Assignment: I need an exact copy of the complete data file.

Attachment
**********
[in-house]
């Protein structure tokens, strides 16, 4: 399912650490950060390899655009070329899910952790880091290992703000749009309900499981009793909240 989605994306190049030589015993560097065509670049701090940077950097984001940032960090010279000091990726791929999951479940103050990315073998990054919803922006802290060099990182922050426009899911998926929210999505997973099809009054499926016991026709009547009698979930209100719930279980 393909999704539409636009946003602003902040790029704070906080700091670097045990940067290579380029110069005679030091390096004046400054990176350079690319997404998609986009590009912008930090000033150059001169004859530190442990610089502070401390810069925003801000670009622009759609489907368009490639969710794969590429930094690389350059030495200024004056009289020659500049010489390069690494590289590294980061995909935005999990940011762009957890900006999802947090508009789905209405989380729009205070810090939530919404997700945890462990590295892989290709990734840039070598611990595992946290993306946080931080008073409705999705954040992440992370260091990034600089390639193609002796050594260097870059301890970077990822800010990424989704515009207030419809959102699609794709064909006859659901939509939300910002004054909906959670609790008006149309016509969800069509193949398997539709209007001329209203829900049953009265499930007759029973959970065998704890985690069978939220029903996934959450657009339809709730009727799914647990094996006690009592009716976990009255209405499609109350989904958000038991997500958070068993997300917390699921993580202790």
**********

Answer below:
[in-house]
């Protein structure tokens, strides 16, 4: 399912650490950060390899655009070329899910952790880091290992703000749009309900499981009793909240 989605994306190049030589015993560097065509670049701090940077950097984001940032960090010279000091990726791929999951479940103050990315073998990054919803922006802290060099990182922050426009899911998926929210999505997973099809009054499926016991026709009547009698979930209100719930279980 393909999704539409636009946003602003902040790029704070906080700091670097045990940067290579380029110069005679030091390096004046400054990176350079690319997404998609986009590009912008930090000033150059001169004859530190442990610089502070401390810069925003801000670009622009759609489907368009490639969710794969590429930094690389350059030495200024004056009289020659500049010489390069690494590289590294980061995909935005999990940011762009957890900006999802947090508009789905209405989380729009205070810090939530919404997700945890462990590295892989290709990734840039070598611990595992946290993306946080931080008073409705999705954040992440992370260091990034600089390639193609002796050594260097870059301890970077990822800010990424989704515009207030419809959102699609794709064909006859659901939509939300910002004054909906959670609790008006149309016509969800069509193949398997539709209007001329209203829900049953009265499930007759029973959970065998704890985690069978939220029903996934959450657009339809709730009727799914647990094996006690009592009716976990009255209405499609109350989904958000038991997500958070068993997300917390699921993580202790």